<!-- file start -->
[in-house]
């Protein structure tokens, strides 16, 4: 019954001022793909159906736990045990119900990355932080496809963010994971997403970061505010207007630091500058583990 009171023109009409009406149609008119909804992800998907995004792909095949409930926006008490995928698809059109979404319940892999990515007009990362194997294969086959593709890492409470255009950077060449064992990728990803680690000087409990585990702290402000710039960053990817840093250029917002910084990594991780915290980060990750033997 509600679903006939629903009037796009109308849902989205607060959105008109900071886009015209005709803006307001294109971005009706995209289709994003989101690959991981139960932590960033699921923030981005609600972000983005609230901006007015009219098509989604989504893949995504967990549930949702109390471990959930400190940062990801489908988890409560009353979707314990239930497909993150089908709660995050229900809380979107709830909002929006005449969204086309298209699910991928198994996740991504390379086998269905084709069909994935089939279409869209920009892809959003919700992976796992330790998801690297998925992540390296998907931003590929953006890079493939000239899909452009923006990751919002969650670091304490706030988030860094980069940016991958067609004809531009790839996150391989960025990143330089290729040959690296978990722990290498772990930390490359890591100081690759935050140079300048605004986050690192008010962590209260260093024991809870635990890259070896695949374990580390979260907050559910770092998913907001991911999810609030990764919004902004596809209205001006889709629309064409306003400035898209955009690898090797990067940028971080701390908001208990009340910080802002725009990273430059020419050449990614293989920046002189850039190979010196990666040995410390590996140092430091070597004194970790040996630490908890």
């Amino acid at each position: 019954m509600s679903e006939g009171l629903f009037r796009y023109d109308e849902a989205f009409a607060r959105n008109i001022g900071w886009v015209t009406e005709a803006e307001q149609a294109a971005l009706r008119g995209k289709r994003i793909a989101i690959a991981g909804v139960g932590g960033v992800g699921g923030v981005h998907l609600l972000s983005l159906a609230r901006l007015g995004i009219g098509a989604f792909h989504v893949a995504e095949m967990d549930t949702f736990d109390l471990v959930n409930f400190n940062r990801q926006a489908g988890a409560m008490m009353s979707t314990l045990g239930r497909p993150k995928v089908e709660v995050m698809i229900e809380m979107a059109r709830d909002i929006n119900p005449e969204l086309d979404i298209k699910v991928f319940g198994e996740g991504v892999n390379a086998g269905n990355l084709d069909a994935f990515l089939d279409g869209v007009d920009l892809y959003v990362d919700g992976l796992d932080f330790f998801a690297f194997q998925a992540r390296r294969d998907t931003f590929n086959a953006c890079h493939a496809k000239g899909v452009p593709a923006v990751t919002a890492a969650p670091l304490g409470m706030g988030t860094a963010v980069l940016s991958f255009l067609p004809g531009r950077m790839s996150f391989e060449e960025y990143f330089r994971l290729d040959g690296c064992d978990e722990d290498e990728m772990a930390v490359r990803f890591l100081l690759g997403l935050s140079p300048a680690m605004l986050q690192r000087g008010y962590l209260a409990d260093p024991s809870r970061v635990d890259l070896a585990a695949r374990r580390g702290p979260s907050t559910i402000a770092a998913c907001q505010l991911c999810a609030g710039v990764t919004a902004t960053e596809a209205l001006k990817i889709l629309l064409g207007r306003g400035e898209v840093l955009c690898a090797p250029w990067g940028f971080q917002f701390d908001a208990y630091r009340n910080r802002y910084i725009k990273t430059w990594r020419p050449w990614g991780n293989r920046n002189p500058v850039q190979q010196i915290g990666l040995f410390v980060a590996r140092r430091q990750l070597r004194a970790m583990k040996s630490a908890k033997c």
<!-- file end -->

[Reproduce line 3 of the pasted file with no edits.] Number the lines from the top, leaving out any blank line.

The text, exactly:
């Amino acid at each position: 019954m509600s679903e006939g009171l629903f009037r796009y023109d109308e849902a989205f009409a607060r959105n008109i001022g900071w886009v015209t009406e005709a803006e307001q149609a294109a971005l009706r008119g995209k289709r994003i793909a989101i690959a991981g909804v139960g932590g960033v992800g699921g923030v981005h998907l609600l972000s983005l159906a609230r901006l007015g995004i009219g098509a989604f792909h989504v893949a995504e095949m967990d549930t949702f736990d109390l471990v959930n409930f400190n940062r990801q926006a489908g988890a409560m008490m009353s979707t314990l045990g239930r497909p993150k995928v089908e709660v995050m698809i229900e809380m979107a059109r709830d909002i929006n119900p005449e969204l086309d979404i298209k699910v991928f319940g198994e996740g991504v892999n390379a086998g269905n990355l084709d069909a994935f990515l089939d279409g869209v007009d920009l892809y959003v990362d919700g992976l796992d932080f330790f998801a690297f194997q998925a992540r390296r294969d998907t931003f590929n086959a953006c890079h493939a496809k000239g899909v452009p593709a923006v990751t919002a890492a969650p670091l304490g409470m706030g988030t860094a963010v980069l940016s991958f255009l067609p004809g531009r950077m790839s996150f391989e060449e960025y990143f330089r994971l290729d040959g690296c064992d978990e722990d290498e990728m772990a930390v490359r990803f890591l100081l690759g997403l935050s140079p300048a680690m605004l986050q690192r000087g008010y962590l209260a409990d260093p024991s809870r970061v635990d890259l070896a585990a695949r374990r580390g702290p979260s907050t559910i402000a770092a998913c907001q505010l991911c999810a609030g710039v990764t919004a902004t960053e596809a209205l001006k990817i889709l629309l064409g207007r306003g400035e898209v840093l955009c690898a090797p250029w990067g940028f971080q917002f701390d908001a208990y630091r009340n910080r802002y910084i725009k990273t430059w990594r020419p050449w990614g991780n293989r920046n002189p500058v850039q190979q010196i915290g990666l040995f410390v980060a590996r140092r430091q990750l070597r004194a970790m583990k040996s630490a908890k033997c």